Some signs indicate a Republican sweep of Congress might not be inevitable

St. Louis Post-Dispatch editorial board (TNS)
U.S. President Joe Biden delivers remarks at an event to celebrate the Bipartisan Safer Communities Act on the South Lawn of the White House on July 11, 2022, in Washington, DC.  (Chip Somodevilla/Getty Images/TNS)

A new national poll suggests the midterm elections could end up being a lot tighter than Republicans are hoping for, and not the blowout that Democrats are fearing.

Of course, the devil is in the details, and there’s nothing predictable regarding voter sentiments in a midterm election that pits urban against rural, abortion-rights versus forced birth, and pro-Trump versus pro-democracy, along with a heavy dose of unpleasant economic news.

A New York Times/Siena College poll from July 5-7 found that barely a percentage point divides the two parties when it comes to preferences on congressional races, and when independents and undecideds are added to the mix, the results suggest that a Republican sweep might not be inevitable.

The poll results need to be taken with a huge dose of skepticism, however, largely because the survey only reflects moods at a national and regional level, not at the granular level of congressional districts where the balance of Congress ultimately will be decided.

Still, Republicans may have been too quick to assume that inflation, gasoline prices and President Joe Biden’s low public-approval ratings are the only things driving voter preferences. That said, among Democrats, sentiments are strong for Biden not to seek reelection. Only 24% of Democrats surveyed said their party should renominate Biden.

More:GOP officials endorse Shapiro over Mastriano in governor's race

More:Vote as if your daughters' lives depend on it

More:How Americans angry over abortion rights, guns can turn rage into action

Only 13% of Democrats say the country is on the right track. But the vagueness of the question could mean voters are worried not about Biden’s performance but rather about rising extremism and racial intolerance as well as concerns that ex-President Donald Trump could return to power. And that’s what might be giving Democrats reason to believe the midterms won’t turn into a complete debacle.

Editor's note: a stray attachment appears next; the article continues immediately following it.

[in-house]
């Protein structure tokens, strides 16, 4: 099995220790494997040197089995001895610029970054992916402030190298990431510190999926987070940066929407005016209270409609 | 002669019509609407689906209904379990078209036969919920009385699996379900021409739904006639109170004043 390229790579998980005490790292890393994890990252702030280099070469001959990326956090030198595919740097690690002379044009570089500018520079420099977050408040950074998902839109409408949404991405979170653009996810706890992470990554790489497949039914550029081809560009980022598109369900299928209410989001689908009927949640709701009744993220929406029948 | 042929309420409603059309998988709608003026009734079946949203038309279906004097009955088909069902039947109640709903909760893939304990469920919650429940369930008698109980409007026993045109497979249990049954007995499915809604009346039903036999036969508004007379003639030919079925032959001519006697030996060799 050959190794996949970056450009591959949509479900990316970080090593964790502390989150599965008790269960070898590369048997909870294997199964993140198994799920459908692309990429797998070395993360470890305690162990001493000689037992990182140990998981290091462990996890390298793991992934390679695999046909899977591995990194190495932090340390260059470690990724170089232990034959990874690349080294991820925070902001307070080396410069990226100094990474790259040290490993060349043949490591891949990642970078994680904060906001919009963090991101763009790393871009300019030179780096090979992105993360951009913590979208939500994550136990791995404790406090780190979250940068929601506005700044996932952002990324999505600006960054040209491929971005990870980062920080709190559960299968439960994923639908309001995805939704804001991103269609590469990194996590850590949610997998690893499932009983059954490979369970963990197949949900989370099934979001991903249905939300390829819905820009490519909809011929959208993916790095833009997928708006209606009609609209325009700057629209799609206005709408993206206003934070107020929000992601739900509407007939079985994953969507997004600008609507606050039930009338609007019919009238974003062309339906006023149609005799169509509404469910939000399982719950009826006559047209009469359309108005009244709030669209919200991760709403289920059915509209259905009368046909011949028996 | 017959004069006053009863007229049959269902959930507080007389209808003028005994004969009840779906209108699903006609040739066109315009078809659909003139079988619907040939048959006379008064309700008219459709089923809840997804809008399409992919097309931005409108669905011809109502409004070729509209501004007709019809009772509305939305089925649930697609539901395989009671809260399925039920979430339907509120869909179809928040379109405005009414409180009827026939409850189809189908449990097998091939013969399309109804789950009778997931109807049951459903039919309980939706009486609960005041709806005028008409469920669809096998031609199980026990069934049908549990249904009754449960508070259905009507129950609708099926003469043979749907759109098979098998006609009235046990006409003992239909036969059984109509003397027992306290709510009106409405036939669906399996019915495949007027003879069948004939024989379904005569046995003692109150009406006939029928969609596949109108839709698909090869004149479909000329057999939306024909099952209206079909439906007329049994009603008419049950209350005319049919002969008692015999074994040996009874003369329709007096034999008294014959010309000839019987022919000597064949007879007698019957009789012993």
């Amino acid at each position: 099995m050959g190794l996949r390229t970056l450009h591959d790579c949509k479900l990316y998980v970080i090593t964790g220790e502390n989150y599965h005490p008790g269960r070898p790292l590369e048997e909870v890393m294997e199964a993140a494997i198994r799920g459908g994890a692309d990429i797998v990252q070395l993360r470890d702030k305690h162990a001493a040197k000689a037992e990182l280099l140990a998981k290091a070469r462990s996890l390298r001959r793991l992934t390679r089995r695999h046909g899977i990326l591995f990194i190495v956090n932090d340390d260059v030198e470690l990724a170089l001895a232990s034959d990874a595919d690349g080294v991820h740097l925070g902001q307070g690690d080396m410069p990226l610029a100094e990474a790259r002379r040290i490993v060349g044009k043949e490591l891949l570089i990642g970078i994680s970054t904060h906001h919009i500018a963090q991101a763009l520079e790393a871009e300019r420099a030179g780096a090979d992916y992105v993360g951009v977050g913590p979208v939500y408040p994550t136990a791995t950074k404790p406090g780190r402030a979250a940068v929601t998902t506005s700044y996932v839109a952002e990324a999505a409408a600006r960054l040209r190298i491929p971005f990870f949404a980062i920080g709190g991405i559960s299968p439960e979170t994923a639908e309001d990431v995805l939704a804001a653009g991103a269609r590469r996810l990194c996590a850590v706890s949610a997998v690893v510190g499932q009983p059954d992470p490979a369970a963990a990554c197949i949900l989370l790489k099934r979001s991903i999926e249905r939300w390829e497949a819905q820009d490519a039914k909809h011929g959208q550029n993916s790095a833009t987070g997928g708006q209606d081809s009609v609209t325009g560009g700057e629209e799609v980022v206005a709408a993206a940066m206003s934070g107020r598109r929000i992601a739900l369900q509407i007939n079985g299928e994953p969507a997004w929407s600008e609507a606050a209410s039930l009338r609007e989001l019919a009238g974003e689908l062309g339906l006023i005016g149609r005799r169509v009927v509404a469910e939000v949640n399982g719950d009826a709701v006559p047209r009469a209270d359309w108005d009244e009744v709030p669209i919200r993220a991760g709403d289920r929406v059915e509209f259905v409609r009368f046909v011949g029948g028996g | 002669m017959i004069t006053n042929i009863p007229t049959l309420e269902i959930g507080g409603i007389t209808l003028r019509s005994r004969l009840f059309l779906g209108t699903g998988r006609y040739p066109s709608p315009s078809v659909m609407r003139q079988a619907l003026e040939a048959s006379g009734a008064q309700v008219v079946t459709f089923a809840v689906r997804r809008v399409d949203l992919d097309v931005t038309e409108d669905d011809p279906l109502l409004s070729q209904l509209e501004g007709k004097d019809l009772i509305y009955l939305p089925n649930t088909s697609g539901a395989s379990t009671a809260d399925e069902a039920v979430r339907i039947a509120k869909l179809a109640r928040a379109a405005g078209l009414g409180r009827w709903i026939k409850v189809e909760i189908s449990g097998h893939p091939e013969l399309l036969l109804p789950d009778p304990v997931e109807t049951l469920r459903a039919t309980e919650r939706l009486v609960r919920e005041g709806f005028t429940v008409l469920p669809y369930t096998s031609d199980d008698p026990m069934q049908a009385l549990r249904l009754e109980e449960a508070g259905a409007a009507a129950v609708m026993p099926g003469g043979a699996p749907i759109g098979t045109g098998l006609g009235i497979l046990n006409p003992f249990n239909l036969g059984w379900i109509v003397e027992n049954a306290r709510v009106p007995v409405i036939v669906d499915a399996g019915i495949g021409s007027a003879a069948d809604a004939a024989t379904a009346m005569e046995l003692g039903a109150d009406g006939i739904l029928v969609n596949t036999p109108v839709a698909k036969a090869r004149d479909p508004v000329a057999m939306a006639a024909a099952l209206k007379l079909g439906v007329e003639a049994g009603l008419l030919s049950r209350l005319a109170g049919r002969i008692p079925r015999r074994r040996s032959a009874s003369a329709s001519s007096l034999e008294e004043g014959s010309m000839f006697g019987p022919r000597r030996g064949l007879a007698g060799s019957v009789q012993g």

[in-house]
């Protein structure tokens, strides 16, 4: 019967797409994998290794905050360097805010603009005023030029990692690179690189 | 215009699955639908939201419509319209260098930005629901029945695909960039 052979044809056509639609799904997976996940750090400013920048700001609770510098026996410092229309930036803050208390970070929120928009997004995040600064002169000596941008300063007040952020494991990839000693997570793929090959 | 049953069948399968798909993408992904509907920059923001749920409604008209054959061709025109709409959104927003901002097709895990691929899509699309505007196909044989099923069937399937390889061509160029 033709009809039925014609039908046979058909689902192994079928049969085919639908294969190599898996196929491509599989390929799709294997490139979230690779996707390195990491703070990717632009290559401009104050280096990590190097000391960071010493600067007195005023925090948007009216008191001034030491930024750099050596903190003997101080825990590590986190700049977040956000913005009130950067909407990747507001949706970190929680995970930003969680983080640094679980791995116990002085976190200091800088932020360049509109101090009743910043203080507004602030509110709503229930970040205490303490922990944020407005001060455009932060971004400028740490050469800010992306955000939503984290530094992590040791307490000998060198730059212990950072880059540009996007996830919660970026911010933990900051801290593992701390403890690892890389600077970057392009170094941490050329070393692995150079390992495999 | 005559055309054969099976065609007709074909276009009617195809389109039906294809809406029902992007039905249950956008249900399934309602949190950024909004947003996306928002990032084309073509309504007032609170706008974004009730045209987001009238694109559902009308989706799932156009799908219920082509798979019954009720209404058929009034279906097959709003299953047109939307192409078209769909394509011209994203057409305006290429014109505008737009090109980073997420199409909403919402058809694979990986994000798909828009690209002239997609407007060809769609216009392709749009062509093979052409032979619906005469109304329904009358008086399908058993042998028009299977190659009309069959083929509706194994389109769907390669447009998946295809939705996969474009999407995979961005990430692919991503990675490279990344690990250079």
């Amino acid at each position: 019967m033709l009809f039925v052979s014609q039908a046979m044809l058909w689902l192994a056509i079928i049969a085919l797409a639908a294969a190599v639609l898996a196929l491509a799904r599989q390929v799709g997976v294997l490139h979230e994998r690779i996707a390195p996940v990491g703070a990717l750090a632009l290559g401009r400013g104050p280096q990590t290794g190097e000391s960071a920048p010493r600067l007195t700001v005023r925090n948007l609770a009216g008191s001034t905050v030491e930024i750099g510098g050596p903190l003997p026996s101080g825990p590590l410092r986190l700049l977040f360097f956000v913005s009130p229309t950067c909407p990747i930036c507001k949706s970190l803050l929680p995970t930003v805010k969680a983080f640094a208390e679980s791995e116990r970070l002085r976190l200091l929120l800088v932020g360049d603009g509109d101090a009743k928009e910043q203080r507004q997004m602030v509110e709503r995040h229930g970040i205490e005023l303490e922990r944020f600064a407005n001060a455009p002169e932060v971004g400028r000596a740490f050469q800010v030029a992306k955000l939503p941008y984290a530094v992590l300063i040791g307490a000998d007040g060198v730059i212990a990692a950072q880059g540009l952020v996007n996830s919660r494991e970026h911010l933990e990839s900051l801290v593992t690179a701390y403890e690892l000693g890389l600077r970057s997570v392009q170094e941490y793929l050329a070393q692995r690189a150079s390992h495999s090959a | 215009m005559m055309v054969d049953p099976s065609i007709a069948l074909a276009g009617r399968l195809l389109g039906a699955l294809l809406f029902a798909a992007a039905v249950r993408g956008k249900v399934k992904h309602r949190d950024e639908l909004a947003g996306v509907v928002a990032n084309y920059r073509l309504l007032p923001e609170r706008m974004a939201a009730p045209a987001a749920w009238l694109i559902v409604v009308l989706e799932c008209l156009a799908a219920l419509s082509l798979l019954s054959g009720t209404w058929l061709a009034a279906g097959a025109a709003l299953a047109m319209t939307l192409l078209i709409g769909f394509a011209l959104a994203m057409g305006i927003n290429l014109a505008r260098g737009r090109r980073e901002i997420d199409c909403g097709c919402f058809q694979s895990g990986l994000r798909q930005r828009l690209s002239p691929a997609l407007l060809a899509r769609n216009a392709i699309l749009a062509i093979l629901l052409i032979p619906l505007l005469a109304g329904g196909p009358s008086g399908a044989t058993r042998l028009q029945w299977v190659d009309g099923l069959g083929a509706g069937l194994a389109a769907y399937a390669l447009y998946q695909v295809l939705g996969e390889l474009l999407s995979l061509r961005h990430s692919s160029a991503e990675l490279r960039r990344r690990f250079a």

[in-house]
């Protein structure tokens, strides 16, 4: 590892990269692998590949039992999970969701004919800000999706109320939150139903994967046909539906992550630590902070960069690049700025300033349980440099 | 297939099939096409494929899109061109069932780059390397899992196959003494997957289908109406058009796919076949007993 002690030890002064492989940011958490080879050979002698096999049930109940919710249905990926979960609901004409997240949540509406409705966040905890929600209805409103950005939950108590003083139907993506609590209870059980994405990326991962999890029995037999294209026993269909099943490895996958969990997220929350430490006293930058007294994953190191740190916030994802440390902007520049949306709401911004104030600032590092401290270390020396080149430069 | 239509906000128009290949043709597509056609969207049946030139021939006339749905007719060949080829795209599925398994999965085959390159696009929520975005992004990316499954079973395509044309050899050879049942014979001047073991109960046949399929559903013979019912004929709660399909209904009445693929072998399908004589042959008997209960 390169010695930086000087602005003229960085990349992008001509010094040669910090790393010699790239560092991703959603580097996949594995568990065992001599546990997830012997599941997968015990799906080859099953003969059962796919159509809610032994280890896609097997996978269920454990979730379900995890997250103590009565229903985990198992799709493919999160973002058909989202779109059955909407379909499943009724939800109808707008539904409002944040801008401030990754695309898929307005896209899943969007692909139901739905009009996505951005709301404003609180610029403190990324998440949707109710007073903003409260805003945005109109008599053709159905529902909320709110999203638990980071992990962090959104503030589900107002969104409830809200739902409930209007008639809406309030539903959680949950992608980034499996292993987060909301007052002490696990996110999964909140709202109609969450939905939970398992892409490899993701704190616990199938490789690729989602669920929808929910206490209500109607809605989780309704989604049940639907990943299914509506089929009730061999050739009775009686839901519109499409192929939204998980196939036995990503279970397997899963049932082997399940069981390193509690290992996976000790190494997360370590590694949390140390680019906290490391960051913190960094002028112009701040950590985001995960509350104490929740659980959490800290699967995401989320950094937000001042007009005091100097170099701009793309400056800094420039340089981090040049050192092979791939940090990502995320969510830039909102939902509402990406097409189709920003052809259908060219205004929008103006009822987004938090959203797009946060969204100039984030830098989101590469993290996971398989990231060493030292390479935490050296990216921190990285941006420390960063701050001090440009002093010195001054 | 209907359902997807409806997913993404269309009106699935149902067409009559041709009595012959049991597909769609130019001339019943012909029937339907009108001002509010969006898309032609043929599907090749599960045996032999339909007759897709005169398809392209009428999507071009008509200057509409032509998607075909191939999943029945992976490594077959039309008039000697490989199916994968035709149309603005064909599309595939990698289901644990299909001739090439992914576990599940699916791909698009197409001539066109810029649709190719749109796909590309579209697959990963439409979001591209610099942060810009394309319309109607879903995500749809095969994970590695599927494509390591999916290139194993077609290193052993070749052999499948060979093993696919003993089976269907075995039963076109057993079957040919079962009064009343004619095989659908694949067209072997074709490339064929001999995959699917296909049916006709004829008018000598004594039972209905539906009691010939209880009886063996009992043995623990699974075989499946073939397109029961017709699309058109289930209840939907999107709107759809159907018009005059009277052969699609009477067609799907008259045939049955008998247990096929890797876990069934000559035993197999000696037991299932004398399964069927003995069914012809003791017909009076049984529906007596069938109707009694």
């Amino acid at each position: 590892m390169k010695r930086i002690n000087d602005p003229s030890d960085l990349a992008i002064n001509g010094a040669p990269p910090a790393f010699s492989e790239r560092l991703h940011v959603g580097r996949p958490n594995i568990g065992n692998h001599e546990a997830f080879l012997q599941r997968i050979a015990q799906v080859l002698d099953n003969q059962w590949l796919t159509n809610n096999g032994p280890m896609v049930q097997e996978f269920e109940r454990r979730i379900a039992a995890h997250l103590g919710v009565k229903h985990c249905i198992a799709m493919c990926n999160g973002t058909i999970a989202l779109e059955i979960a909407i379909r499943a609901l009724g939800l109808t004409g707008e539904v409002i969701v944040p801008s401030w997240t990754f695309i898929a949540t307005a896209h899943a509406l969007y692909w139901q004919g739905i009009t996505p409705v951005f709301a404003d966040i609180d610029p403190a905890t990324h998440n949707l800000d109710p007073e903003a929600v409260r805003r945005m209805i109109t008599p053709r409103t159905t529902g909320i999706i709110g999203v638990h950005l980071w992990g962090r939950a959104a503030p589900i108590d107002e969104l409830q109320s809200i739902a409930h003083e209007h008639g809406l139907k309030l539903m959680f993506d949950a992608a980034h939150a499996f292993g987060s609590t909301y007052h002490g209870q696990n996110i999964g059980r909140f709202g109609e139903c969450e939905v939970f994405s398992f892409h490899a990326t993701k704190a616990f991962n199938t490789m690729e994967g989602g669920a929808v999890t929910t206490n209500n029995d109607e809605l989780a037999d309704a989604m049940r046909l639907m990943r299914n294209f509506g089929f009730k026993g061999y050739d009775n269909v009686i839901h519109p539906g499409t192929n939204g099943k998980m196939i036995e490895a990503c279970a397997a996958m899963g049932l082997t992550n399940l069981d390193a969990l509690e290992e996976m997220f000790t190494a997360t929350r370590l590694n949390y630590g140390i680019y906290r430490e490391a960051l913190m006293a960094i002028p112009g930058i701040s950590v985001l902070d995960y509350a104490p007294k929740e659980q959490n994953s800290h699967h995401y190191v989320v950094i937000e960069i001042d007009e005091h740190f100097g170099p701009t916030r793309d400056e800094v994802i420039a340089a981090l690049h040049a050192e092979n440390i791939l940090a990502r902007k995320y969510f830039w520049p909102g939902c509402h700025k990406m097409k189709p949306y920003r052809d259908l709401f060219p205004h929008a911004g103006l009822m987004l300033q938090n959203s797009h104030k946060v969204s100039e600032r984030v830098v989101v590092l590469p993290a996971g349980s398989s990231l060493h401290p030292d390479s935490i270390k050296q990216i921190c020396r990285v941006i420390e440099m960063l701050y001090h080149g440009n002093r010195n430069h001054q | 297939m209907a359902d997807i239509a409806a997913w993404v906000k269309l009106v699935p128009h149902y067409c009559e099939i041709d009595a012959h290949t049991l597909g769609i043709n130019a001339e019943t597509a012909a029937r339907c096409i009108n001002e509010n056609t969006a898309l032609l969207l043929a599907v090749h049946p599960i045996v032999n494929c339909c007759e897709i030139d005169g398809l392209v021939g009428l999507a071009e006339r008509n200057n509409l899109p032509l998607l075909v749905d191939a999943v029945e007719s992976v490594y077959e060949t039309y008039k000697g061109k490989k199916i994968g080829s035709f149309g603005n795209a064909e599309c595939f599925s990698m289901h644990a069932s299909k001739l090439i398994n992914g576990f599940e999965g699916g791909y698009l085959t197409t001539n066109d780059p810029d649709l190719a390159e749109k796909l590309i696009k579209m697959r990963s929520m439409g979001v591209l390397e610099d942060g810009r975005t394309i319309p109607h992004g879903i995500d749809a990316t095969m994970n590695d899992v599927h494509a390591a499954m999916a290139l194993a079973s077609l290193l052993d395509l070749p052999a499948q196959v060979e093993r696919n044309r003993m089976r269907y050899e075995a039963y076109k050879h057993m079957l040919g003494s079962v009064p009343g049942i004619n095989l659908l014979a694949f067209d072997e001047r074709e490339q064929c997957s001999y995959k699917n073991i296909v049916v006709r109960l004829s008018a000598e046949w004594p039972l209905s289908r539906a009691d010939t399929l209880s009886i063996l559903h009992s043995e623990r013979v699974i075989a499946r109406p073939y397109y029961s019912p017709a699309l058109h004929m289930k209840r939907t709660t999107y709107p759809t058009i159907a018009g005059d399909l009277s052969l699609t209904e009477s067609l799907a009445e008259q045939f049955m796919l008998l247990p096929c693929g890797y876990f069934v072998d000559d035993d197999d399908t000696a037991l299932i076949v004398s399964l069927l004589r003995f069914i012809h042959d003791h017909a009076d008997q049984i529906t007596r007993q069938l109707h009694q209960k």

Enough Americans — Democrats, independents and disaffected Republicans — may believe that concerns over the Capitol insurrection, gun massacres and the erasure of abortion rights outweigh concerns over inflation, product shortages and gasoline prices. On that score, the poll found that voters still would prefer Biden over Trump by three percentage points (44% for Biden versus 41% for Trump).

Nearly half of Republican primary voters in the survey said they would prefer someone other than Trump represent their party. Most respondents said that Trump’s actions after the 2020 election threatened democracy.

In order of importance, respondents listed inflation, the state of democracy, guns and abortion as the nation’s biggest problems. Inflation, protecting democracy and guns outpaced abortion as a serious concern — even among women.

Midwesterners and northeasterners indicated the greatest likelihood of voting in November, while far fewer people in the West and heavily Republican South plan to vote.

Of course, a lot can change between now and November. But with gasoline prices heading lower and fears of recession possibly waning, voters might be inclined to focus attention where it needs to be: on defeating a democracy-destroying ex-president and his enablers in Congress.

— From the St. Louis Post-Dispatch editorial board (TNS).